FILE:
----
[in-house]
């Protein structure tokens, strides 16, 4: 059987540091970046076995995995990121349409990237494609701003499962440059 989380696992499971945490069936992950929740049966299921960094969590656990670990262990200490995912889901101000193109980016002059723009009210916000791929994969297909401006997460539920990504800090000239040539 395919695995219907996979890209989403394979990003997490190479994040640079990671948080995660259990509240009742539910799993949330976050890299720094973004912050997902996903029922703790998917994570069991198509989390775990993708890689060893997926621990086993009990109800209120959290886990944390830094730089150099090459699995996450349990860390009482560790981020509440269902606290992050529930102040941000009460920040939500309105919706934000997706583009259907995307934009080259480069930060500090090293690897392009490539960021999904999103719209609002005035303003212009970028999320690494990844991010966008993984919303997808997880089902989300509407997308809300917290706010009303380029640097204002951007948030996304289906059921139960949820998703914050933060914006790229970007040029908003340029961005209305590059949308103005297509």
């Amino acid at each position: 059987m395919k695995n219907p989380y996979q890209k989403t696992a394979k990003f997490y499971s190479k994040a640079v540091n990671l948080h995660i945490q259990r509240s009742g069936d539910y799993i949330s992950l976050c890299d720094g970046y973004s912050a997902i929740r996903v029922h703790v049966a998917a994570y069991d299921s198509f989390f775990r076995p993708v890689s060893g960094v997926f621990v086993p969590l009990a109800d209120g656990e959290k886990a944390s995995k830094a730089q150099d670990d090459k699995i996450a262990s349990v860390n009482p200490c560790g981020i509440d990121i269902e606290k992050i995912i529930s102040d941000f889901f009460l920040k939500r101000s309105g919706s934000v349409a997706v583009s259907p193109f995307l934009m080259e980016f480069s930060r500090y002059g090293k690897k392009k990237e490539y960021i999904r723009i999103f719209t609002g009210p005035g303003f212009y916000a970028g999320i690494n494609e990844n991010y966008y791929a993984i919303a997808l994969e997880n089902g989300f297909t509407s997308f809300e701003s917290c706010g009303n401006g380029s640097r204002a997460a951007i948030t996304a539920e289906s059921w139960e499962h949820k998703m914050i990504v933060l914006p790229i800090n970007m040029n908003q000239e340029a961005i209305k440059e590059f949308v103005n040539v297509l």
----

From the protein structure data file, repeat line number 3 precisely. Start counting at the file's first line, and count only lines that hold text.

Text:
């Amino acid at each position: 059987m395919k695995n219907p989380y996979q890209k989403t696992a394979k990003f997490y499971s190479k994040a640079v540091n990671l948080h995660i945490q259990r509240s009742g069936d539910y799993i949330s992950l976050c890299d720094g970046y973004s912050a997902i929740r996903v029922h703790v049966a998917a994570y069991d299921s198509f989390f775990r076995p993708v890689s060893g960094v997926f621990v086993p969590l009990a109800d209120g656990e959290k886990a944390s995995k830094a730089q150099d670990d090459k699995i996450a262990s349990v860390n009482p200490c560790g981020i509440d990121i269902e606290k992050i995912i529930s102040d941000f889901f009460l920040k939500r101000s309105g919706s934000v349409a997706v583009s259907p193109f995307l934009m080259e980016f480069s930060r500090y002059g090293k690897k392009k990237e490539y960021i999904r723009i999103f719209t609002g009210p005035g303003f212009y916000a970028g999320i690494n494609e990844n991010y966008y791929a993984i919303a997808l994969e997880n089902g989300f297909t509407s997308f809300e701003s917290c706010g009303n401006g380029s640097r204002a997460a951007i948030t996304a539920e289906s059921w139960e499962h949820k998703m914050i990504v933060l914006p790229i800090n970007m040029n908003q000239e340029a961005i209305k440059e590059f949308v103005n040539v297509l």